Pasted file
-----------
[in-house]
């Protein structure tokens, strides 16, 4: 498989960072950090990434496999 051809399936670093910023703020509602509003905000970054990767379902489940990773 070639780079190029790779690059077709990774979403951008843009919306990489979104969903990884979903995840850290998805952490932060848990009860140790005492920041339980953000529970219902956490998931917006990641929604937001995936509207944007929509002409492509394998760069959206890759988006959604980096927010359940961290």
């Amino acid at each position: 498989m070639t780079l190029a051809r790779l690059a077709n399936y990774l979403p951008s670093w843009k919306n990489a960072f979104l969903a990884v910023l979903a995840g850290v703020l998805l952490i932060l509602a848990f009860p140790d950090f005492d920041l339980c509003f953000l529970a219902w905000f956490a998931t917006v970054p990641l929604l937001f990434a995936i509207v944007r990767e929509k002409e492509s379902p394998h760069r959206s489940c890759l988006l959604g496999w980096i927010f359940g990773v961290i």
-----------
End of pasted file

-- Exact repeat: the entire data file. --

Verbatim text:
[in-house]
């Protein structure tokens, strides 16, 4: 498989960072950090990434496999 051809399936670093910023703020509602509003905000970054990767379902489940990773 070639780079190029790779690059077709990774979403951008843009919306990489979104969903990884979903995840850290998805952490932060848990009860140790005492920041339980953000529970219902956490998931917006990641929604937001995936509207944007929509002409492509394998760069959206890759988006959604980096927010359940961290």
């Amino acid at each position: 498989m070639t780079l190029a051809r790779l690059a077709n399936y990774l979403p951008s670093w843009k919306n990489a960072f979104l969903a990884v910023l979903a995840g850290v703020l998805l952490i932060l509602a848990f009860p140790d950090f005492d920041l339980c509003f953000l529970a219902w905000f956490a998931t917006v970054p990641l929604l937001f990434a995936i509207v944007r990767e929509k002409e492509s379902p394998h760069r959206s489940c890759l988006l959604g496999w980096i927010f359940g990773v961290i």